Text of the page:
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Friday, January 26, 2007
Fun With Linux Cpufreq Driver

1. Have fun!

Have you ever used a computer with the (famous) turbo button? Some PCs, usually XT clones with a 10MHz 8088 processor (16-bit core, 8-bit bus), included a turbo button that changed speed from the "compatible" 4.77 MHz to the "fast" 10MHz. Although practically useless, since it was usually stuck to "high", its existence was nevertheless quite intriguing.

Now you can have the same kind of fun with your desktop processor by changing its speed at will. All you need is a recent Linux kernel and a supported processor. Version 2.6 should do fine, although only 2.6.10 and later worked for my Asus K8V Bios 1.007b + Athlon 64. Supported processors are (as of version :

--- CPUFreq processor drivers

  • ACPI Processor P-States driver (generic, may work)
  • AMD Mobile K6-2/K6-3 PowerNow! (mobile, rare cpu)
  • AMD Mobile Athlon/Duron PowerNow! (mobile)
  • AMD Opteron/Athlon64 PowerNow!
  • Cyrix MediaGX/NatSemi Geode Suspend Modulation
  • Intel Enhanced SpeedStep
  • Intel Speedstep on ICH-M chipsets (ioport interface)
  • Intel SpeedStep on 440BX/ZX/MX chipsets (SMI interface)
  • Intel Pentium 4 clock modulation
  • nVidia nForce2 FSB changing
  • Transmeta LongRun
  • VIA Cyrix III Longhaul
You need to do the following:
  1. Enable a relevant BIOS option, if necessary. In my case, I had to enable Cool'n'Quiet for the Athlon 64. Some older BIOSes may be buggy, but check before doing an unnecessary BIOS upgrade.
  2. Enable the "cpufreq" driver under "Power Management" in the Linux kernel configuration.
  3. Choose your CPU from the list of drivers
  4. Choose a "cpu frequency governor" that tells the kernel when to change frequency.
  5. Recompile and boot
  6. Go to /sys/devices/system/cpu/cpu0/cpufreq and try the various options.
The available cpu frequency governors, as of are :

Default CPUFreq governor (performance)
  • --- 'performance' governor : fastest speed and highest power, unless you manually override it
  • <*> 'powersave' governor: slowest speed and lowest power, unless you manually override it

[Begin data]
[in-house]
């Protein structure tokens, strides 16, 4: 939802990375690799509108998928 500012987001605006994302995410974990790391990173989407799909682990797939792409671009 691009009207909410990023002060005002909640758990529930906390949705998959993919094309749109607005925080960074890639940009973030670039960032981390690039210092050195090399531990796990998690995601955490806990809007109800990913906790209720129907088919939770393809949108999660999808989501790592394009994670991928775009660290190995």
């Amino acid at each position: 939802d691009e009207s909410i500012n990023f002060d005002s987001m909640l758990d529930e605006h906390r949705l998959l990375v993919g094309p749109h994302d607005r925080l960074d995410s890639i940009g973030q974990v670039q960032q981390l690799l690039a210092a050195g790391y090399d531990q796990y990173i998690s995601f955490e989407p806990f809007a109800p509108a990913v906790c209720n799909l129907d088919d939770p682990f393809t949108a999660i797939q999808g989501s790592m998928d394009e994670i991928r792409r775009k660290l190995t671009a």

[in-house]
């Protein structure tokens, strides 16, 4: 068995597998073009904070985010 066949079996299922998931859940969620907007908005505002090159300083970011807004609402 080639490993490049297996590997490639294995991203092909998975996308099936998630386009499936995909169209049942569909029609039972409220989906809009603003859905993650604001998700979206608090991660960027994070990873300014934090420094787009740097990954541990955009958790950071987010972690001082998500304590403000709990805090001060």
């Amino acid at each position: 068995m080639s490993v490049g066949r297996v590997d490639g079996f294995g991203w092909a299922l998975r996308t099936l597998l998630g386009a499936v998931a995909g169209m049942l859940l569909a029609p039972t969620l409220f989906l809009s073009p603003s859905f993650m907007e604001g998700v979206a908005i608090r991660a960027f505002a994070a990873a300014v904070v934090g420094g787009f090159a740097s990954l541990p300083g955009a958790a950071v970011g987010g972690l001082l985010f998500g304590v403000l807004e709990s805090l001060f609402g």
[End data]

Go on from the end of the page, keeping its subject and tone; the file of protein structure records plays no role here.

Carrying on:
• <*> 'userspace' governor for userspace frequency scaling: a user-space program (daemon) uses more complicated "rules" and "policies" to ensure optimal behavior. This is a complex solution that is most appropriate for notebooks or when very precise control of frequency scaling is needed.
  • <*> 'ondemand' cpufreq policy governor : tries to use the slowest speed as much as possible, but quickly switches up or down when needed
  • <*> 'conservative' cpufreq governor : tries to use the slowest speed as much as possible and is more reluctant to change speeds (either from high to low, or the opposite).

Note that I have checked (included in the kernel) all governors. You can choose any of them at run time and it doesn't hurt to have them around.

If you have done all the above correctly then after reboot you should see something like (may vary depending on the actual processor, of course):

powernow-k8: Found 1 AMD Athlon 64 / Opteron processors (version 1.00.09e)
powernow-k8: 0 : fid 0xe (2200 MHz), vid 0x2 (1500 mV)
powernow-k8: 1 : fid 0xc (2000 MHz), vid 0x6 (1400 mV)
powernow-k8: 2 : fid 0xa (1800 MHz), vid 0xa (1300 mV)
powernow-k8: 3 : fid 0x2 (1000 MHz), vid 0x12 (1100 mV)
cpu_init done, current fid 0xe, vid 0x2

This message appears after the network initialization and before the ACPI initialization on my computer. You may review kernel boot messages with "dmesg | less".

Here we see that the processor is currently at 2200MHz (0xe fid) and 1500mV (0x2 vid).

We should now see a directory : "/sys/devices/system/cpu/cpu0/cpufreq/" (similarly for cpu1, cpu2 etc)

Simple commands:
cd /sys/devices/system/cpu/cpu0/cpufreq/
cat scaling_available_governors # lists available governors
echo powersave >scaling_governor # set minimum speed
echo performance >scaling_governor # set maximum speed

You may also try:
cat scaling_max_freq # show max speed
cat scaling_min_freq # show minimum speed
cat scaling_cur_freq # show current speed

Minimum and maximum can also be manually set (within the preset cpu limits, of course) so that speed never goes above or below a certain point.

For example:
echo 1800000 >scaling_max_freq # Maximum speed that we want to use is 1.8GHz
echo 1500000 >scaling_min_freq # Minimum speed that we want to use is 1.5GHz

The frequency must be in KHz. You cannot write "echo 3.2 >scaling_max_freq". You must use "echo 3200000>scaling_max_freq" instead.

Now try "cat /proc/cpuinfo" and see your current speed!!

If you want automatic speed changing you can try the "ondemand" governor. It works quite well, but for some cpus, especially Athlon64, the "conservative" governor might be better. In my experience, the conservative governor hesitates a lot before changing speeds.

As an example, right now my processor "idles" at 1000Mhz, 1.1V. This lowers power consumption significantly. If I want to play a game or compress some music I can easily increase its performance or let the "ondemand" governor do it automatically. This is a great trick, and everyone should try it!!

Have fun...

Note: this does not constitute overclocking and should not pose a danger to your cpu in any way. Appropriate frequency switching is a great way to reduce heat dissipation and power consumption when you are doing tasks that are not cpu-intensive. That being said, however, I do not assume any responsibility if you decide to try this.


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